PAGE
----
#6 posted 09-19-2021 03:37 AM

I have the shop fox spiral head 6” bench top jointer. When the board comes off of it, it’s ready no need for hand jointing

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OldBull

516 posts in 538 days


#7 posted 09-19-2021 05:57 PM

I am not sure about others but my wahuda fence goes out of alignment just touching it, it is crap. I made the mistake of mounting it on a roll around cart and my floor is pretty rough. I spend an hour re-adjusting every time I use it. If I was sitting there with 500 cash in my hand and know what I know now I would purchase a floor model.

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controlfreak

2890 posts in 844 days


#8 posted 09-19-2021 10:09 PM

If I could just get my hand jointing skills to be perfect via planes I could free up so much space in the tiny shop. I must admit I am thinking about a power tool wing add on to the existing shop.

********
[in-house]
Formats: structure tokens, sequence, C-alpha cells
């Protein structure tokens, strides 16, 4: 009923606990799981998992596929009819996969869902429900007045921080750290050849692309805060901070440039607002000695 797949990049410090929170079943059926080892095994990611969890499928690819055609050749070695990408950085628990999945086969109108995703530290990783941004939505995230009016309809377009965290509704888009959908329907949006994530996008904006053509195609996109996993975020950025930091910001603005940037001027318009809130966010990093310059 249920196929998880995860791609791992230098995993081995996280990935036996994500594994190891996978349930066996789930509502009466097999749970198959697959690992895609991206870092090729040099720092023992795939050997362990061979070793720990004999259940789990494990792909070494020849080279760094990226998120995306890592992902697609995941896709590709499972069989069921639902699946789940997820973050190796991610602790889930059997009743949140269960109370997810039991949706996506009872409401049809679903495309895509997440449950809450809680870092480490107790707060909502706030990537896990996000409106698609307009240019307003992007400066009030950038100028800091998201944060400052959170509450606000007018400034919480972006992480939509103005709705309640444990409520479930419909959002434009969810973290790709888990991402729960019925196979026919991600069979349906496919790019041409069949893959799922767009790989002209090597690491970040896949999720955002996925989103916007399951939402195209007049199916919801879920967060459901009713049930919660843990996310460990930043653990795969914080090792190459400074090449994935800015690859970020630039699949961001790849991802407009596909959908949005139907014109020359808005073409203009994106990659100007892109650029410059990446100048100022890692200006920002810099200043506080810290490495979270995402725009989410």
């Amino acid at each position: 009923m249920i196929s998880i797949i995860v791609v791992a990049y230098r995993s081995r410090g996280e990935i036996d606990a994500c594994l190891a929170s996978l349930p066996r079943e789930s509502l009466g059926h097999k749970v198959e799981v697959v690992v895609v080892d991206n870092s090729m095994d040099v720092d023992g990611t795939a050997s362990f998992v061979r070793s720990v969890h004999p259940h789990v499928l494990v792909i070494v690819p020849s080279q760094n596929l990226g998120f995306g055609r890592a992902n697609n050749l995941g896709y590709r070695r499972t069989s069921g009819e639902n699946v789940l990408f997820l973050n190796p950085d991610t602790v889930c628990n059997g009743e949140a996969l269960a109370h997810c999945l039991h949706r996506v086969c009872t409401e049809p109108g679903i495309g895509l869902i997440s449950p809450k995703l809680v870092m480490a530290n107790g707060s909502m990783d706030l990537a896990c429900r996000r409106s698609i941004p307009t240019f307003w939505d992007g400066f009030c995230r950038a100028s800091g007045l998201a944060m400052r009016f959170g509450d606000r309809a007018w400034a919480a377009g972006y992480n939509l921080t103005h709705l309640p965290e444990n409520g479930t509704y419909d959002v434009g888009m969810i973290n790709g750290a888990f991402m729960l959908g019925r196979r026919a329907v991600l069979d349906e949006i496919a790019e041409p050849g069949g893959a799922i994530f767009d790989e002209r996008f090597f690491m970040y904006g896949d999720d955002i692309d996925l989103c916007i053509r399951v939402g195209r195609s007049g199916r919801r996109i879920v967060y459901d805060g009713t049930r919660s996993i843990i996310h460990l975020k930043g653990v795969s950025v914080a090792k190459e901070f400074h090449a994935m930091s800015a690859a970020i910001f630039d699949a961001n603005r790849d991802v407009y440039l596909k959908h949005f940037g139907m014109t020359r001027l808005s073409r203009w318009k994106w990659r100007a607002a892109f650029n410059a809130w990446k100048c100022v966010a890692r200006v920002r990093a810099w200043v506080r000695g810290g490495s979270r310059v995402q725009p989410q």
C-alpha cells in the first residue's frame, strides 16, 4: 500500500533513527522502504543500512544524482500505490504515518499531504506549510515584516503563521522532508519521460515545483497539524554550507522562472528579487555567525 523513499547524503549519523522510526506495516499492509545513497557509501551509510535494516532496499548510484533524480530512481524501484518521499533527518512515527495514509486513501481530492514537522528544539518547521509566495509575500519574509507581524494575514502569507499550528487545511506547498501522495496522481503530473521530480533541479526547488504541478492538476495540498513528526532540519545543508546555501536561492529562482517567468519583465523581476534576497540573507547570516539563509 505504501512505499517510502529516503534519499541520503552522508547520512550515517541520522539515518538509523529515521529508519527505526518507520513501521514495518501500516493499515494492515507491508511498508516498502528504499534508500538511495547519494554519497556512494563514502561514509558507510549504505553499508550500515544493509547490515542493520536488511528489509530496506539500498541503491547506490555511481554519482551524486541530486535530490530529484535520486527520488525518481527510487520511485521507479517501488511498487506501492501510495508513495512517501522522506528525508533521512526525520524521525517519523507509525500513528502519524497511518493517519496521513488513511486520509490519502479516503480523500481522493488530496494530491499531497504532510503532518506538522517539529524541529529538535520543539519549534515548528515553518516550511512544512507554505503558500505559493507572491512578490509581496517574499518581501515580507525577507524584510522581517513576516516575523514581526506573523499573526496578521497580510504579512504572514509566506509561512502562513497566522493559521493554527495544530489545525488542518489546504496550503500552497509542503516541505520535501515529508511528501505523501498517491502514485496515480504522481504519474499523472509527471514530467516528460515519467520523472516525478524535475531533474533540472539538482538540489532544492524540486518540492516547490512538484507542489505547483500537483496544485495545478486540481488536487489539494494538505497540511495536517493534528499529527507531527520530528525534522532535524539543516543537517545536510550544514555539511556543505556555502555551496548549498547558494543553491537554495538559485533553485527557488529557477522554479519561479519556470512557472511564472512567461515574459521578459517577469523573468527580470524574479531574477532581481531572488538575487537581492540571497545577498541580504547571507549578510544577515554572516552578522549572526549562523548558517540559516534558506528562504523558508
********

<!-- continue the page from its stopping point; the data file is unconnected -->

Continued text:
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Nap3p

26 posts in 429 days


#9 posted 09-19-2021 10:23 PM

Well, I pulled the trigger on it for $80. Ordered a set of new blades but the tables were fine and fence easily adjusted to 90 (and has stayed so far).

Cleaned up and waxed the tables as well as adjusted the blades. Ran some pine and mahogany and it did a nice job giving me a flat face. Easily touched up with a No 7 and smoother.

I’ll try and update this thread later this week after the new blades come and I’ve used it a bit more.

So far seems to be worth the $80…given how loud it is you might say it’s a “screaming” deal.

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tvrgeek

2285 posts in 2892 days


#10 posted 09-19-2021 10:28 PM